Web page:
While Microsoft is claiming to be satisfied with the early sales performance of Windows Phone 7 the same might not be true of the phone manufacturers.
Last month we reported that 1.5 million Windows Phone 7 devices were sold by manufacturers to mobile carriers and retailers in their first six weeks on the market but that consumer sales figures were not not yet available. Now, in an interview with Pocket-lint, James Choi, marketing strategy and planning team director of LG Electronics, has gone on record saying that Windows Phone 7 hasn’t performed as well as envisaged:
“From an industry perspective we had a high expectation, but from a consumer point of view the visibility is less than we expected.”
Ironically, one of the problems according to Choi is that the OS is easy to use:
“For tech guys like us it might be a little bit boring after a week or two, but there are certain segments that it really appeals to. We strongly feel that it has a strong potential even though the first push wasn’t what everyone expected”.
From a programmer's point of view this might be over stating the case - quite a lot. We like a challenge but the whole point of the system is that it is programmable using tools and techniques that we know well - does that make the OS boring?
Microsoft was also upbeat about the rate of app development claiming that 4,000 apps are already available in its marketplace and 18,000 developers are developing for it.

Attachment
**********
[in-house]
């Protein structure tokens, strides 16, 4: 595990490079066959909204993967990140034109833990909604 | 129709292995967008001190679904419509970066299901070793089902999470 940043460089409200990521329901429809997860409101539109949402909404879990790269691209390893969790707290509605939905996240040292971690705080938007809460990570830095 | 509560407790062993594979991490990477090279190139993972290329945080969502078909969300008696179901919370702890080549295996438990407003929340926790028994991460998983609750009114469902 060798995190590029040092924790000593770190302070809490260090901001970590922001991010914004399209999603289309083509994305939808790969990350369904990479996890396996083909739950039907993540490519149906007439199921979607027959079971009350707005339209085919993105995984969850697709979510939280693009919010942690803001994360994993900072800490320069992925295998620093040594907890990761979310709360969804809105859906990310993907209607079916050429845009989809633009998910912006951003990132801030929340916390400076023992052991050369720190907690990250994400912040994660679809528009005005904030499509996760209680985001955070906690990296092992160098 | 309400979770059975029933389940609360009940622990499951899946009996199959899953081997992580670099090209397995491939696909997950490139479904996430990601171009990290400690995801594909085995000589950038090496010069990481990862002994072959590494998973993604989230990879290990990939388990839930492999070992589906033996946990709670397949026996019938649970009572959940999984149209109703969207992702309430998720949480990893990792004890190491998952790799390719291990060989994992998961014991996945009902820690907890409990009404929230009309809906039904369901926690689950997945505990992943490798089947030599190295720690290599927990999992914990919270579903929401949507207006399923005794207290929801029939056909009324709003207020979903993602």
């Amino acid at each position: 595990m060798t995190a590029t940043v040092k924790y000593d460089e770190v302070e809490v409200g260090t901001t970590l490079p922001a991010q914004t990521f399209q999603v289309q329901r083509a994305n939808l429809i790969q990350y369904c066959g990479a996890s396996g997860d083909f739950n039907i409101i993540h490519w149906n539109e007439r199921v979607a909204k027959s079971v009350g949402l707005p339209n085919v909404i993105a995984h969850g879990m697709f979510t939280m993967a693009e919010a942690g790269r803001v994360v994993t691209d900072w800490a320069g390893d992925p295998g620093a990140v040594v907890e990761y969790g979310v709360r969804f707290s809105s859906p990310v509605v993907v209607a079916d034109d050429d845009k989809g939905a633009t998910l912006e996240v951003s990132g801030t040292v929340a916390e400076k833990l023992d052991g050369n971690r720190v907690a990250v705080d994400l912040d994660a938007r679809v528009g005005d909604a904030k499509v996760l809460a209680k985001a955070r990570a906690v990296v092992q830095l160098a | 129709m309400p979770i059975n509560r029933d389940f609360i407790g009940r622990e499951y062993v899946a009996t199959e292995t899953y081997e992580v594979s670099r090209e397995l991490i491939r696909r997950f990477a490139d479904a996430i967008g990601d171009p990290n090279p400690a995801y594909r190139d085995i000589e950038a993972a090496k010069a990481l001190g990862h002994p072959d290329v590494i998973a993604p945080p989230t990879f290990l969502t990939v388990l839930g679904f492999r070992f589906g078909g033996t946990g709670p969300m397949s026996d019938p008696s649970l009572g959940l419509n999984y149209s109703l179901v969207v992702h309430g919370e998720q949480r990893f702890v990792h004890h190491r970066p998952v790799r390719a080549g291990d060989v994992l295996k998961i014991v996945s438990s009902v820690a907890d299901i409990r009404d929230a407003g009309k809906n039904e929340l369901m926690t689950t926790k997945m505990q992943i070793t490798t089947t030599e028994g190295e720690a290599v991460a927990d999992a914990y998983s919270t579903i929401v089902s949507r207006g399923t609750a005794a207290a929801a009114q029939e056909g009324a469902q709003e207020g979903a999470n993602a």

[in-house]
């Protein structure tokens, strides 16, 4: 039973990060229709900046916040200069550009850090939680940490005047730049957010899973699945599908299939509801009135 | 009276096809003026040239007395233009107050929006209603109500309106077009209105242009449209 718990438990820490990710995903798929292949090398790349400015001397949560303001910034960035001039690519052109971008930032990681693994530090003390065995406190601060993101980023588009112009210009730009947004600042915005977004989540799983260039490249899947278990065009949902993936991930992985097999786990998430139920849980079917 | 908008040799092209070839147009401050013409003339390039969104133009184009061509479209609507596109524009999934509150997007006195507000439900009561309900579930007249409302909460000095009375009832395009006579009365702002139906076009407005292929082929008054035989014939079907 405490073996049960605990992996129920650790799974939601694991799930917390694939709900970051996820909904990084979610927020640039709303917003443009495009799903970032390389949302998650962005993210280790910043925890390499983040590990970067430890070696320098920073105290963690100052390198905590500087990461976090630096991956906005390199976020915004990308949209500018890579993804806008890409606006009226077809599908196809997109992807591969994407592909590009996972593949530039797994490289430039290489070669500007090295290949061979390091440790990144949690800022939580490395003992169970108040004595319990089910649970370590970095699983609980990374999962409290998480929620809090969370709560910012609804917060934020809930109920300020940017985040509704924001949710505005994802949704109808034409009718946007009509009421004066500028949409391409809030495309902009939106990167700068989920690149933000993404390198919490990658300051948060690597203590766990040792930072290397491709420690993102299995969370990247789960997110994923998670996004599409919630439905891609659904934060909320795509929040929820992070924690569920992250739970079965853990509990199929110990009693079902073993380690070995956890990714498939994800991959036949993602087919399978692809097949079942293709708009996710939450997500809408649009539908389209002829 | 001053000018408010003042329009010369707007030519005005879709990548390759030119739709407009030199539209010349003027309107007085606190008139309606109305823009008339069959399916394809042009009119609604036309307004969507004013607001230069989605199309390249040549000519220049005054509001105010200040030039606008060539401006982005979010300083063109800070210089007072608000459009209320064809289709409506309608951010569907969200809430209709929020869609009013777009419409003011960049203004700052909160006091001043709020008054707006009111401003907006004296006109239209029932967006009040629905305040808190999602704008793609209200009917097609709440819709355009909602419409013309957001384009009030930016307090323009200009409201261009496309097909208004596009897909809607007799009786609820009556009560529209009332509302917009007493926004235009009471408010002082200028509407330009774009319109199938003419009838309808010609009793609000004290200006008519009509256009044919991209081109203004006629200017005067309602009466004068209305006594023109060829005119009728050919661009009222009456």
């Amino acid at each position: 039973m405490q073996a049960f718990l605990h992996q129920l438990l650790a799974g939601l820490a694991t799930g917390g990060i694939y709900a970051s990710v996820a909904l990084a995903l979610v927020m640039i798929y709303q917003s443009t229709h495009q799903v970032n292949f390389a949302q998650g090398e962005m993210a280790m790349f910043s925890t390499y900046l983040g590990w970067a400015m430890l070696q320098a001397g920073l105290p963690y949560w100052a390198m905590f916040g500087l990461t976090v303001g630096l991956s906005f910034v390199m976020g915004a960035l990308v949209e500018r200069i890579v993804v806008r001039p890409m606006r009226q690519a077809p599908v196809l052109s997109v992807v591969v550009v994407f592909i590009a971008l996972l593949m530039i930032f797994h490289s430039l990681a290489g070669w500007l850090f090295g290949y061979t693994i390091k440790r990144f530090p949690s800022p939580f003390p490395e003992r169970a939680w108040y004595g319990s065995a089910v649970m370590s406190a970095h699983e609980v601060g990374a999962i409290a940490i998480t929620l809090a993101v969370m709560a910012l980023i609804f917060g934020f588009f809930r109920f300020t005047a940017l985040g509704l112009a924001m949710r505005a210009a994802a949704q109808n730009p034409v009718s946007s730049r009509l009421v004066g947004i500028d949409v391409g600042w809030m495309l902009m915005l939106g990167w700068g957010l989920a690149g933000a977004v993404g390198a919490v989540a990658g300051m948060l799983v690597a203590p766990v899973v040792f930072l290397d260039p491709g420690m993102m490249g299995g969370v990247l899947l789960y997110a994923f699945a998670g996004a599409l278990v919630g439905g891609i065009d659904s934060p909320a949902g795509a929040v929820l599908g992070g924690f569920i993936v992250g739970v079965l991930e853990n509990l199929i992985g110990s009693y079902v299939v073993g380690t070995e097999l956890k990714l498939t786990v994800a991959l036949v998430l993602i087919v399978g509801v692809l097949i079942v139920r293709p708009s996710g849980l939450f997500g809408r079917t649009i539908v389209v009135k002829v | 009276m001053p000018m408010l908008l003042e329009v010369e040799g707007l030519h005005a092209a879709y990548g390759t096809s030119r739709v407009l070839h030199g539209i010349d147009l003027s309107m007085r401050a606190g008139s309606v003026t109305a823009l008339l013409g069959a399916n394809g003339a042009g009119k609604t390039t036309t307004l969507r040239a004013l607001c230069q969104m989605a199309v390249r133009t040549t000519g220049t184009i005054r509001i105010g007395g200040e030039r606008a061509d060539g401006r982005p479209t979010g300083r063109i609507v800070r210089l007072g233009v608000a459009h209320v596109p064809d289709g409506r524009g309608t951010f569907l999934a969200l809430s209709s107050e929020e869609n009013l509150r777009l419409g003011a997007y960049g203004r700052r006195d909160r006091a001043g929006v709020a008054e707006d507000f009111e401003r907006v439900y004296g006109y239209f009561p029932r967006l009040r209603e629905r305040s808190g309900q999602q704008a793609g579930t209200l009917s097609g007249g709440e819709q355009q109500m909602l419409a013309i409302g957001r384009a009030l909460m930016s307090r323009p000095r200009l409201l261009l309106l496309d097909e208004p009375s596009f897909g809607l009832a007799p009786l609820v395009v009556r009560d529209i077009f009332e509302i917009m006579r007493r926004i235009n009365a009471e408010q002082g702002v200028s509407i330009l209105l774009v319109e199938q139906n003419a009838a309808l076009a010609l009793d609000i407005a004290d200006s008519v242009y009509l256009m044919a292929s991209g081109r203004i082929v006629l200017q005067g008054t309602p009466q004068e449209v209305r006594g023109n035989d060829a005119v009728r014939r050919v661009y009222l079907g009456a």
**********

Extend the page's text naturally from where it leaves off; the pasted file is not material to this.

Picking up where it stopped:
From the developer's point of view there is a barrier to dabbling in Windows Phone 7 development - a $99 annual fee for membership of the app approval process - even if all you want to do is test a sample app on your own phone. Then there is the problem of enterprise apps. If you want to develop an app to be used by a particular company and only that company you still have to use the app market to distribute it and this is not a good solution as it opens the app up to the world at large.
At some point in the future there might be an alternative route for enterprise apps but for the moment it's a mess. For WP7, which has the promise of good integration with desktop and office systems, ignoring the enterprise app market and focusing on the consumer is perhaps a big mistake.
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